At 8 a.m. today (Aug. 30), Hurricane Dorian had maximum sustained winds of 110 mph and was located about 260 miles east-northeast of the Southern Bahamas. It was moving to the northwest at 12 mph. Hurricane-force winds extend outward up to 25 miles from the storm’s center, and tropical-storm-force winds extend outward up to 105 miles.
“Dorian is growing stronger, now a Category 2 storm but, will intensify later today into a Category 3 with winds over 115 mph,” said WOFL-Fox 35 meteorologist Jayme King. “Central Floridians need to take this storm seriously and prepare for threats coming our way.”
The current path has the storm making landfall north of West Palm Beach early Tuesday as a dangerously strong Category 4 hurricane with maximum sustained winds of 130 mph with gusts to 160 mph. The storm would them move inland and slowly make its way toward Central Florida — taking about 24 hours to reach an area just south of Kissimmee early Wednesday morning as a Category 1 storm with winds of 75 mph and gusts to 90 mph.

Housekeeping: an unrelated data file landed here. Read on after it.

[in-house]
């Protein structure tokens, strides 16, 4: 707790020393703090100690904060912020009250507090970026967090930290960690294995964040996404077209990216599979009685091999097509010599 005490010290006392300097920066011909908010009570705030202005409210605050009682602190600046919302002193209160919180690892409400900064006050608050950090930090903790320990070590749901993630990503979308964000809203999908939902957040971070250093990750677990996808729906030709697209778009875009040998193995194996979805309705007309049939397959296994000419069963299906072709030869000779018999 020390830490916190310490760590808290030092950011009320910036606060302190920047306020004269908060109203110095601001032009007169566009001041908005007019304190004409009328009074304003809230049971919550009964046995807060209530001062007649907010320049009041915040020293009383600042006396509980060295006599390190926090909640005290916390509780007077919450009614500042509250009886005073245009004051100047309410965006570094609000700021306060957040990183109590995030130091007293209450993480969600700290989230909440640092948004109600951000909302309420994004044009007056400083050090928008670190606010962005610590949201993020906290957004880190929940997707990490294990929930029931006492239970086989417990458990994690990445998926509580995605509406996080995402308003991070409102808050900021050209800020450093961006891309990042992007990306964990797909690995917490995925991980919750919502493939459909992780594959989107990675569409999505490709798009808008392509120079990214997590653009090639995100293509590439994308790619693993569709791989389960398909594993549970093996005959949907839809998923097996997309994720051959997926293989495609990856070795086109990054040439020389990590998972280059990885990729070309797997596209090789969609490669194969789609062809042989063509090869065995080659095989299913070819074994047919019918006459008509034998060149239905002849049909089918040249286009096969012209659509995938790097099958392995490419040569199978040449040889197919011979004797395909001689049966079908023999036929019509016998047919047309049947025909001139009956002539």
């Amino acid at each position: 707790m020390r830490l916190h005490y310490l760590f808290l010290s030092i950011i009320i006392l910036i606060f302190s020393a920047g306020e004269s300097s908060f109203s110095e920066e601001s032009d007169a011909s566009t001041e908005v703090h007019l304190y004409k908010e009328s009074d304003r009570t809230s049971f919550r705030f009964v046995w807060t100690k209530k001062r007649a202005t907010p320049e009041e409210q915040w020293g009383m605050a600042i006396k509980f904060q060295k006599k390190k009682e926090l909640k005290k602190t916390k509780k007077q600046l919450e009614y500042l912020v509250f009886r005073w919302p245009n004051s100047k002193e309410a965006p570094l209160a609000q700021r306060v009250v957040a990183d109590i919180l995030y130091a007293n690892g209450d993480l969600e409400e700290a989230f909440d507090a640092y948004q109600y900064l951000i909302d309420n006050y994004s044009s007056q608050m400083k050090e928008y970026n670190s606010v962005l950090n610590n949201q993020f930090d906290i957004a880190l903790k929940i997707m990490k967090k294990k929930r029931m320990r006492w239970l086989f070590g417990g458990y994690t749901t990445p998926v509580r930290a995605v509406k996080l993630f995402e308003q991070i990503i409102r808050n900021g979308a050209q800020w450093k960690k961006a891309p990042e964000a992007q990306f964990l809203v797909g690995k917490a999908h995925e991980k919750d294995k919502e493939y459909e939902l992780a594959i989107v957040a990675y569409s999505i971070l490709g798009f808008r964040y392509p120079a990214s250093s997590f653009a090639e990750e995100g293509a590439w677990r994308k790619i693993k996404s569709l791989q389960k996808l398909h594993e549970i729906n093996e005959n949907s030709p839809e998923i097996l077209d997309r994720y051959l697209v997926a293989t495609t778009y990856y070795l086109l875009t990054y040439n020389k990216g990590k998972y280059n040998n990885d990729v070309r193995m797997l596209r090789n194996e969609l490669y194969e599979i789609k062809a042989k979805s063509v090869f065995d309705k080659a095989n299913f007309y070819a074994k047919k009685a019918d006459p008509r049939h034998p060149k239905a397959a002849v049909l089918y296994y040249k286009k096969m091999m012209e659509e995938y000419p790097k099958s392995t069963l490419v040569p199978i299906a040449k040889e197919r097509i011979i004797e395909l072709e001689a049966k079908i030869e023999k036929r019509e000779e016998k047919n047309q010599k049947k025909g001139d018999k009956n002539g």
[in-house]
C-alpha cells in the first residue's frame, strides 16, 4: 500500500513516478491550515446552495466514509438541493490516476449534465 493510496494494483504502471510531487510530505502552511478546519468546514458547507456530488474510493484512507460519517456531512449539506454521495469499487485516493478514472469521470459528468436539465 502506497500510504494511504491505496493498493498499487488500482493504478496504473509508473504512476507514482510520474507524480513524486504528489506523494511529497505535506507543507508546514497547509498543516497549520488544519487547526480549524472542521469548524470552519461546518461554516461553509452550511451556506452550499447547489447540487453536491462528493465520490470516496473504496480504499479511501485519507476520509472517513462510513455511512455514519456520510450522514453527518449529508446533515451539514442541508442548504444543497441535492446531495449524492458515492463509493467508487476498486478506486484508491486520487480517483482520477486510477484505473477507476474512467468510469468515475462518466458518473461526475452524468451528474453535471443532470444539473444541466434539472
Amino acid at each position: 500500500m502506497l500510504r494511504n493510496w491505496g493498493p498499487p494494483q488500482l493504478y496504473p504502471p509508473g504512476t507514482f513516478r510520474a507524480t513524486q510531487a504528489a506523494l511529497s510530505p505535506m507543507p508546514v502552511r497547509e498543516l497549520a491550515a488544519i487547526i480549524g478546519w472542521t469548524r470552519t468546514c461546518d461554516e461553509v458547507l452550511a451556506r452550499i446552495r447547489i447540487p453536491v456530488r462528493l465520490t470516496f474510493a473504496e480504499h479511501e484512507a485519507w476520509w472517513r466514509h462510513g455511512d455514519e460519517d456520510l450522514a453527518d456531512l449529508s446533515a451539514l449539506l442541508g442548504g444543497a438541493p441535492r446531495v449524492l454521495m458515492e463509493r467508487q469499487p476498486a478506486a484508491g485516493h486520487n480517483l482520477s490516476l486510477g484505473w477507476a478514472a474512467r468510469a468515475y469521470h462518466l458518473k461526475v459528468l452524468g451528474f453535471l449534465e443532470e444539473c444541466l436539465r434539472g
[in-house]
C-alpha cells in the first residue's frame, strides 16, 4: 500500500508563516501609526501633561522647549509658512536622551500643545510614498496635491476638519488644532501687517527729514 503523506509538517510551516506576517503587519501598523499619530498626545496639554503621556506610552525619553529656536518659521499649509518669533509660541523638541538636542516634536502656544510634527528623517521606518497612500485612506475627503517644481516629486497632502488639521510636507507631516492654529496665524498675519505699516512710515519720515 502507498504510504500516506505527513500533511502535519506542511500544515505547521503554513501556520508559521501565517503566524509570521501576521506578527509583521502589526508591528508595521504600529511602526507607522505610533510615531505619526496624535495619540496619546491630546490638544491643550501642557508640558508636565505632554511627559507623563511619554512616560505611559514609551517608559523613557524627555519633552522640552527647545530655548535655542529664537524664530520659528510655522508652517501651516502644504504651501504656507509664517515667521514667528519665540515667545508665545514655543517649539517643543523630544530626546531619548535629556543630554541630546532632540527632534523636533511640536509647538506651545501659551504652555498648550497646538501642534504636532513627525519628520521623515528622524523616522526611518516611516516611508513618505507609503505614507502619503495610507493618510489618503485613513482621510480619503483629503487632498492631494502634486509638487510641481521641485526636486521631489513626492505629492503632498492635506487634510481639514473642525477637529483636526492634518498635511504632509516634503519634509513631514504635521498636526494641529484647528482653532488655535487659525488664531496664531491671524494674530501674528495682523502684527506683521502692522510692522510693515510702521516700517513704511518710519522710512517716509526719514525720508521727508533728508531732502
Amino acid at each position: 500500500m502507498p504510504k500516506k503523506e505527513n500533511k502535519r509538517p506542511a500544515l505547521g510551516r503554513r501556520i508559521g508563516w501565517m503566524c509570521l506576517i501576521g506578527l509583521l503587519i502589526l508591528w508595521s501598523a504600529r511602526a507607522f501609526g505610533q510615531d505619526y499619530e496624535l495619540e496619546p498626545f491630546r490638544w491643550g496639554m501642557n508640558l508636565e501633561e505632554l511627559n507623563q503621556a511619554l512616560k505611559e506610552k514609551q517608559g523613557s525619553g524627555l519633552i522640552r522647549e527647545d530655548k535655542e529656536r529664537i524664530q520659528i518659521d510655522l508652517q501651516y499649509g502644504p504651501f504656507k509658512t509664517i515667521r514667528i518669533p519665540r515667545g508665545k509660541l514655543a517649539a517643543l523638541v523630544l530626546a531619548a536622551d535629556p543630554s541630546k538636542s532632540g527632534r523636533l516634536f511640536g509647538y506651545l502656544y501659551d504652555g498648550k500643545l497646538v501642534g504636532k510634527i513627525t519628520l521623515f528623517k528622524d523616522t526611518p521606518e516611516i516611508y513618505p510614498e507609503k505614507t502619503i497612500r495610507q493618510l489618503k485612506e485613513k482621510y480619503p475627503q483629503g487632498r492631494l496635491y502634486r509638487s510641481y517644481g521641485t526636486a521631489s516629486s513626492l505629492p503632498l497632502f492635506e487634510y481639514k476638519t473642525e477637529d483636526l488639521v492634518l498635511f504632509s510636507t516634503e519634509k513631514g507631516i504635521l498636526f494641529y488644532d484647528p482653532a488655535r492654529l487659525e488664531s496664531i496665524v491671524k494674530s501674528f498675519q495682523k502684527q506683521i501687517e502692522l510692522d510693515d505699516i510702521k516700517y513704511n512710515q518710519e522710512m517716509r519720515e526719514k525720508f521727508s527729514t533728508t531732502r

Because of the storm’s slow motion, there will greater impact from wind and rain for South and Central Florida.
“One of the biggest concerns with a slow moving hurricane like Dorian is that the dangerous weather will last a few days — that’s strong winds, heavy rainfall and storm surge,” said Fox 35 meteorologist Kristin Giannas.
Added King, “Dorian looks to produce a lot of rain for Central Florida, possibly around 2 feet in some locations.”
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